Has Nelle Harper Lee lost her mind?
The state of Alabama doesn’t think so, and several friends have defended the 89-year-old author’s decision to release a sequel to her 1960 masterpiece, “To Kill a Mockingbird.” Anticipation over “Go Set a Watchman” has sparked the biggest literary controversy of recent memory and wide speculation that a sound-minded Lee would never let an unfinished manuscript see the light of day.
Readers may agree after getting a peek at its politics. The “new” novel (which was written before “Mockingbird” and purportedly rediscovered in a bank vault late last year) continues and complicates the saga of the Finch family. Sentimental types will be alarmed to see Atticus Finch, perhaps the most adored father figure in American literature, cast in an unflattering light — one of many potential points of contention.
What’s funny is that “Watchman” turns out to be a novel of ideas deeply concerned with resistance to change and the perils of homecoming, themes that apply on lots of levels for this fascinating, inconsistent allegory.
The book begins with an adult Jean Louise Finch (aka Scout) traveling by train to visit her ailing father in Maycomb, Ala. Atticus is 72 and still practicing law, despite advancing arthritis.
Her brother Jem died two years earlier from a heart condition. Aunty Alexandra, maybe the only character who hasn’t changed since “Mockingbird,” pressures Jean Louise to move home and become her father’s caregiver. Sadly, our beloved Scout has grown into a cynical New Yorker with no interest in playing Prodigal Daughter.
She’s also something of a shrew. “Unsentimental to the point of callousness,” Jean Louise dreads the obligatory “Remember Old So-and-So” routine in Maycomb, which brings juicy tidbits of gossip about Dill (now living in Italy), Uncle Jack and countless other familiar characters. Boo Radley isn’t mentioned.
If these opening chapters sometimes feel plodding, it helps to recall that a quarter of “Mockingbird” passes before the Tom Robinson case emerges. A similar revelation happens at about the same point here with the discovery of a racist pamphlet in the Finch home.
Jean Louise bristles to find Maycomb more divided than ever; no small feat, considering the Finches once stood down a lynch mob. Locals are in an uproar over Brown v. the Board of Education and the Montgomery bus boycott.
Soon enough, she’s sneaking into the “colored” balcony of the old courthouse to watch in horror as her father attends a racially charged town meeting. The distressing allegation that Atticus could be a closeted bigot throws Jean Louise — and the novel — into a tailspin.
This is where debate over “Watchman” gets sticky. The aged Lee may be hard of hearing and almost blind, but she surely isn’t dumb. Every page of her Pulitzer Prize-winning classic attests to the author’s passion for precision. It’s hard to imagine that same intellect handling the sequel to such a beloved work with carelessness. Yet long passages from “Mockingbird” appear with only slight alterations, and the new book contradicts its predecessor in a few key places. The most egregious example comes via a recollection of Atticus defending a one-armed client awfully similar to Tom Robinson. But this defendant was acquitted, a major reversal from “Mockingbird.”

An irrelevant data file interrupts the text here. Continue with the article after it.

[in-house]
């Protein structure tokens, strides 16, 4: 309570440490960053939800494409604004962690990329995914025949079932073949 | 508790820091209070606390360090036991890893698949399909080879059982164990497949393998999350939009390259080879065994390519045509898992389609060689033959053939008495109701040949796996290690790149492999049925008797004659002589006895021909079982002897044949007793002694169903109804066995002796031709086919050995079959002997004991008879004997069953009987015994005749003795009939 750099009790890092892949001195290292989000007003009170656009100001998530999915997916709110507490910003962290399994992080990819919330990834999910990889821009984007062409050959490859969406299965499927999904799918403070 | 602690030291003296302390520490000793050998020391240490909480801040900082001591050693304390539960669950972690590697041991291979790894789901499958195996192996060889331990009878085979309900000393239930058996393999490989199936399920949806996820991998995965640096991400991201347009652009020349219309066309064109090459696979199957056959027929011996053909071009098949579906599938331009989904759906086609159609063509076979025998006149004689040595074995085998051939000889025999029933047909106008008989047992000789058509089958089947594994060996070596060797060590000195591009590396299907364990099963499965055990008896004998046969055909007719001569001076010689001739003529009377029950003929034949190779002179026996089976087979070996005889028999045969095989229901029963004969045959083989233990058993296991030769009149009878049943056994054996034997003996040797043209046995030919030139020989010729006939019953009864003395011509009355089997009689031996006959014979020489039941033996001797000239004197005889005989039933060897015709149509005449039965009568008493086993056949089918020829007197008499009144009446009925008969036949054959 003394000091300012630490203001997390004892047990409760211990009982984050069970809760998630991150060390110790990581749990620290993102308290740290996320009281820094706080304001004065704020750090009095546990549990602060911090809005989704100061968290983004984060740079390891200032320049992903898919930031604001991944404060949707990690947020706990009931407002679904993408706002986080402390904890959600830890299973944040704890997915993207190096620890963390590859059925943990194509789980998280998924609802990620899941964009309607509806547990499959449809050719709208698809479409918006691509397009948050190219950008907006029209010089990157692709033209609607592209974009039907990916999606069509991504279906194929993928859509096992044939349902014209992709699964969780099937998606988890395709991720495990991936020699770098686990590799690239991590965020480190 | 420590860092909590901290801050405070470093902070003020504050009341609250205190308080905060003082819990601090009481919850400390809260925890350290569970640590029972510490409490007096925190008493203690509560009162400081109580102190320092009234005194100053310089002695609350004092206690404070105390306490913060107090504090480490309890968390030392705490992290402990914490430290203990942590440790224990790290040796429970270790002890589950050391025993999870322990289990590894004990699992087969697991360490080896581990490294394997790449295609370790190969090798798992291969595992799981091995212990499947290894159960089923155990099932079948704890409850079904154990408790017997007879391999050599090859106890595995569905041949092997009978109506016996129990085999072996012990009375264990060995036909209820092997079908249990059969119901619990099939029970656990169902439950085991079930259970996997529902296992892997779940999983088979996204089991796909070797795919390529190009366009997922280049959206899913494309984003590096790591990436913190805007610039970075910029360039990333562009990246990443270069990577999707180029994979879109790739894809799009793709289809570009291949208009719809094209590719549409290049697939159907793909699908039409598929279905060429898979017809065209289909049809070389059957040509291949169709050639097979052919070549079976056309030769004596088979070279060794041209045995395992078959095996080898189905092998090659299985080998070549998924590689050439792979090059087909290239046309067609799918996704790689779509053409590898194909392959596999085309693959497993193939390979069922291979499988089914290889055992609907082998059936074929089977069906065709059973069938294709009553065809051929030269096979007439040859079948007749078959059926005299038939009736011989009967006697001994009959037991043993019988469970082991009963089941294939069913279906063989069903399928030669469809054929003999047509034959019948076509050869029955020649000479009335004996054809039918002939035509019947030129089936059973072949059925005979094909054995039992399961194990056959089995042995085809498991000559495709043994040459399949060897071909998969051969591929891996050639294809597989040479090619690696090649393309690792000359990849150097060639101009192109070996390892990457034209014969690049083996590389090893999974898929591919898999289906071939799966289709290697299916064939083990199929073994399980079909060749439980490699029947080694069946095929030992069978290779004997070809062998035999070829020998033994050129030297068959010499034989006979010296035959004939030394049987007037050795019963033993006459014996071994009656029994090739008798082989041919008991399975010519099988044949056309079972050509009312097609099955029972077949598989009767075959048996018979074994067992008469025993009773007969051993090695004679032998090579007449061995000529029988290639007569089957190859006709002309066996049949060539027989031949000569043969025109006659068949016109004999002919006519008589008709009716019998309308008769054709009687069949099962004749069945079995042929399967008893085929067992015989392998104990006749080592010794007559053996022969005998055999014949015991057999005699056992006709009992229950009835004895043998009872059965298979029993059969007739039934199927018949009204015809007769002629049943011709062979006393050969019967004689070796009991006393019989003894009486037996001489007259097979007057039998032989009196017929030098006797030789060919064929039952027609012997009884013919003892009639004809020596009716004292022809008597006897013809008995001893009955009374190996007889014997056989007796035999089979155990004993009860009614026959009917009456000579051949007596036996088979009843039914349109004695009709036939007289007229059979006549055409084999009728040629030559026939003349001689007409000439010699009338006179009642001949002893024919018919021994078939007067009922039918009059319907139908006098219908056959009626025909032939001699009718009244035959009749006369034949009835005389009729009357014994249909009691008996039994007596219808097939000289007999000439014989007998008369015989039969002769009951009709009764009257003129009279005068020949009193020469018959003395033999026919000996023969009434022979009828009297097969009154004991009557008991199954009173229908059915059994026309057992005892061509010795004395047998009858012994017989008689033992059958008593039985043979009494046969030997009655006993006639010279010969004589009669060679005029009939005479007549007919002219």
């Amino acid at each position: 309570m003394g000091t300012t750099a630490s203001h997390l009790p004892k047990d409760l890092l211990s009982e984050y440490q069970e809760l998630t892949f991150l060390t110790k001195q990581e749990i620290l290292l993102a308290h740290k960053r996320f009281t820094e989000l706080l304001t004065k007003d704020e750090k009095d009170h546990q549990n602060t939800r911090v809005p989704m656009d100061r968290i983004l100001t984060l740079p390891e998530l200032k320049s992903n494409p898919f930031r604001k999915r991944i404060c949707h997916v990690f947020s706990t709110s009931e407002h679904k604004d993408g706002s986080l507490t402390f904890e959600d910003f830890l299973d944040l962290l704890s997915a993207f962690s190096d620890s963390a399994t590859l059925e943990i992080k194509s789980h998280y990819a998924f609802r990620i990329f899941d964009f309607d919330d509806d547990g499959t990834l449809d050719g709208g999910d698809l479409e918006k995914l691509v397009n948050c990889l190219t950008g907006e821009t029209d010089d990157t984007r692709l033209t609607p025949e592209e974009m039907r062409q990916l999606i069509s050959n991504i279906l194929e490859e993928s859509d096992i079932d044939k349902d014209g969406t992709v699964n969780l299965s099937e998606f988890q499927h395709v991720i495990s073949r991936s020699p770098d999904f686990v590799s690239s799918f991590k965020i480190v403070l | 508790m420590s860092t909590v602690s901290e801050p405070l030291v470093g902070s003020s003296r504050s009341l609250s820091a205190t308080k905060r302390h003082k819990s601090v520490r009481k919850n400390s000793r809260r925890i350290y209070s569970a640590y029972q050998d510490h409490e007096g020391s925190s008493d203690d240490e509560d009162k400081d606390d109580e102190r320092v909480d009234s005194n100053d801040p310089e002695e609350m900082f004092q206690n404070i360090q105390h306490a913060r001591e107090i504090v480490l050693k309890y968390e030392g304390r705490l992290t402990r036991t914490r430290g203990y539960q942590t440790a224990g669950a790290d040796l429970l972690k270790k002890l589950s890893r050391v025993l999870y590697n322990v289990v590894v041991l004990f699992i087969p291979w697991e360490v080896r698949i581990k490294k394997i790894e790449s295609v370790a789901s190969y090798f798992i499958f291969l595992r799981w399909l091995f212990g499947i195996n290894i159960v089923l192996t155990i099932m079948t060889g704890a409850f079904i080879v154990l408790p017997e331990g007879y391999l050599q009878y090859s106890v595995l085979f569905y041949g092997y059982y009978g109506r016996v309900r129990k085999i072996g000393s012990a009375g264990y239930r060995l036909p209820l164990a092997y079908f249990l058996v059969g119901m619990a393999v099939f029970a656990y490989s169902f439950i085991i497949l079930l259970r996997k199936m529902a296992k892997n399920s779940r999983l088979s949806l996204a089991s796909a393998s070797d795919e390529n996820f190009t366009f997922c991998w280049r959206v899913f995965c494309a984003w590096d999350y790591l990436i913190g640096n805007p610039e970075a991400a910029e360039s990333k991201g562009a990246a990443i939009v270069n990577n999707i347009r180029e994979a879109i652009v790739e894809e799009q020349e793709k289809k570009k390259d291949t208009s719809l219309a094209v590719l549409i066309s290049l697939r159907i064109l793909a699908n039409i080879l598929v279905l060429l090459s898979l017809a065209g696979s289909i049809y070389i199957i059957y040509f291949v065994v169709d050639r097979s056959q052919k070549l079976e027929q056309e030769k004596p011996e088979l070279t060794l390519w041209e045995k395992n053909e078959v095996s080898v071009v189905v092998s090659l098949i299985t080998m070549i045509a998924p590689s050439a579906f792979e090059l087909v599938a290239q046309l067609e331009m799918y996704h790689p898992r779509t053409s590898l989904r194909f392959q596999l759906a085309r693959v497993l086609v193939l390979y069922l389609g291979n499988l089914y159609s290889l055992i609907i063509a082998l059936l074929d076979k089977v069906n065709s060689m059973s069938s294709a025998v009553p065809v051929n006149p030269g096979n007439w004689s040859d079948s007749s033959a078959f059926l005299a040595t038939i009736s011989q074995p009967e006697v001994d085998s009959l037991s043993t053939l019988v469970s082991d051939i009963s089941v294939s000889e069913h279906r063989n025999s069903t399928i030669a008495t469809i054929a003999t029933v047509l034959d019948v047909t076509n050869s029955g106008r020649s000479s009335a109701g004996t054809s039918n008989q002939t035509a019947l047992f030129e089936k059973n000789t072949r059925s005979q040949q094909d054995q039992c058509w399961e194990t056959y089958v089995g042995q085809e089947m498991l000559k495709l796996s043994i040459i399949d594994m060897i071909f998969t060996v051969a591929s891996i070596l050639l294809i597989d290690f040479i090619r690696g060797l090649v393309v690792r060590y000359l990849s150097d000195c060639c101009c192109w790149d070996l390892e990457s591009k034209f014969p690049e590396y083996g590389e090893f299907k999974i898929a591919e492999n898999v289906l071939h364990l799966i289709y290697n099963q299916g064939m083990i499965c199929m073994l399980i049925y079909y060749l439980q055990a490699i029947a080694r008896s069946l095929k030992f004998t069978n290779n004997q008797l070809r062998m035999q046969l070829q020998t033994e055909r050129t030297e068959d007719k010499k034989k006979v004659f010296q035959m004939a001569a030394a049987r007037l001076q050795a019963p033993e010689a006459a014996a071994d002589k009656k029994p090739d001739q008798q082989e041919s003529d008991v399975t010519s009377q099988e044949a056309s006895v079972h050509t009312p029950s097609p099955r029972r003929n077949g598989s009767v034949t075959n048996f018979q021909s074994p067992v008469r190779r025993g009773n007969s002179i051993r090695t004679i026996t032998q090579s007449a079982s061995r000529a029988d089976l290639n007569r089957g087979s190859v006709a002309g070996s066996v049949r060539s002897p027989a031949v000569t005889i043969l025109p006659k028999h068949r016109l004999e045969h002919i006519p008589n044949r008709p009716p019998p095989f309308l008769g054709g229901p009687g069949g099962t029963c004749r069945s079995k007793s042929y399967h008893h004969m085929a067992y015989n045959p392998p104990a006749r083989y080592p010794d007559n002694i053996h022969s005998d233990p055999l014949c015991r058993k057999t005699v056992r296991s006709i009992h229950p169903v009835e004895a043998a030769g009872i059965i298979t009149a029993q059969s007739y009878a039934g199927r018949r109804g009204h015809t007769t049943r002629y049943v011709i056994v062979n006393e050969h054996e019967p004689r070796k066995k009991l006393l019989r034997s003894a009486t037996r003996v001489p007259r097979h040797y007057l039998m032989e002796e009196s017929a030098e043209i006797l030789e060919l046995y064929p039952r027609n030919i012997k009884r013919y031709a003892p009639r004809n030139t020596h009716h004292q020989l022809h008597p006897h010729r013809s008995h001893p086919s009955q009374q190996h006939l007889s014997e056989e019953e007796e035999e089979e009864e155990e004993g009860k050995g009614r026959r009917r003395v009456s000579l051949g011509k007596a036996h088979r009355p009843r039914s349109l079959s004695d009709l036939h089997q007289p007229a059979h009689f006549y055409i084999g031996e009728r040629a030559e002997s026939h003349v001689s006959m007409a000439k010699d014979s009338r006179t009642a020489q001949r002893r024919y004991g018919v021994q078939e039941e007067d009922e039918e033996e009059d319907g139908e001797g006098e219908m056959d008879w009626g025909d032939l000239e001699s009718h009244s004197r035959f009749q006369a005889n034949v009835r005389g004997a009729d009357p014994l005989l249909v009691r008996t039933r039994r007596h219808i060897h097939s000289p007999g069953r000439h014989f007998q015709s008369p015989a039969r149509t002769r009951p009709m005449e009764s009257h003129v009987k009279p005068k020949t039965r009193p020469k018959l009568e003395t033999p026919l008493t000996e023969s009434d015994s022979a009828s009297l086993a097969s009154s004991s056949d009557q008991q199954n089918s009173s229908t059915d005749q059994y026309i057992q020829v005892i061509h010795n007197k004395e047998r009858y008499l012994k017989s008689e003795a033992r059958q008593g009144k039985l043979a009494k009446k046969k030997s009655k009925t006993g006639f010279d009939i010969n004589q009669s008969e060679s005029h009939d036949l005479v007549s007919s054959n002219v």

There’s also the problem of Hank Clinton, Jean Louise’s “lifelong friend” who keeps proposing marriage. His reported history with the Finches raises questions: Hank never appears in the previous novel. The curious choice to publish “Watchman” without revisions makes these and other minor sticking points stand out in a narrative whose pacing and tone are already unsteady.
Despite the missteps, Lee’s knack for crisp, sardonic storytelling can’t be denied, especially in the flashbacks. A hilarious memory involving Jem and Dill re-enacting a Baptist revival reads like a bonus scene from the first novel. Another anecdote lovingly skewers Scout’s frumpy teenage years. Not many writers can manage such fluid movement between snarky asides on Sunday manners and wayward undergarments into discourse on discrimination and hypocrisy.
The balance between wit and rhetoric wavers in later chapters as the author indulges in endless discussions (borderline rants) on Southern politics. Uncle Jack refights the Civil War using old arguments about states’ rights. The timing of the monologue is haunting, knowing that the Confederate flag still makes headlines a half century later.
As for Atticus, his views on race prove more complex than Jean Louise might’ve guessed, which seems to be the ultimate point of the novel. The old man’s protracted justification of his position recalls the claim in “Mockingbird” that only Atticus “could make a rape case as dry as a sermon.”
There’s much to admire — and more to question — about “Go Set a Watchman.” Mystified fans may never understand the author’s rationale for releasing this unedited manuscript, but it does shed light on her mindset before the creation of the first book. “To Kill a Mockingbird” folds messages about loneliness and prejudice into an endearing coming-of-age story. “Watchman” takes a more ideological approach, attacking bigotry and small-town intransigence with the subtlety of a sledgehammer.
In a 1961 interview, Lee told Life magazine, “I’m not like Thomas Wolfe. I can go home again.” Indeed, the elusive author spent the next 54 years in her Alabama hometown. When faced with a similar choice in “Watchman,” Lee’s fictional stand-in Jean Louise delivers a different prediction: “I mean this: every time I come home, I feel like I’m coming back to the world, and when I leave Maycomb it’s like leaving the world. It’s silly. I can’t explain it, and what makes it sillier is that I’d go stark raving living in Maycomb.”
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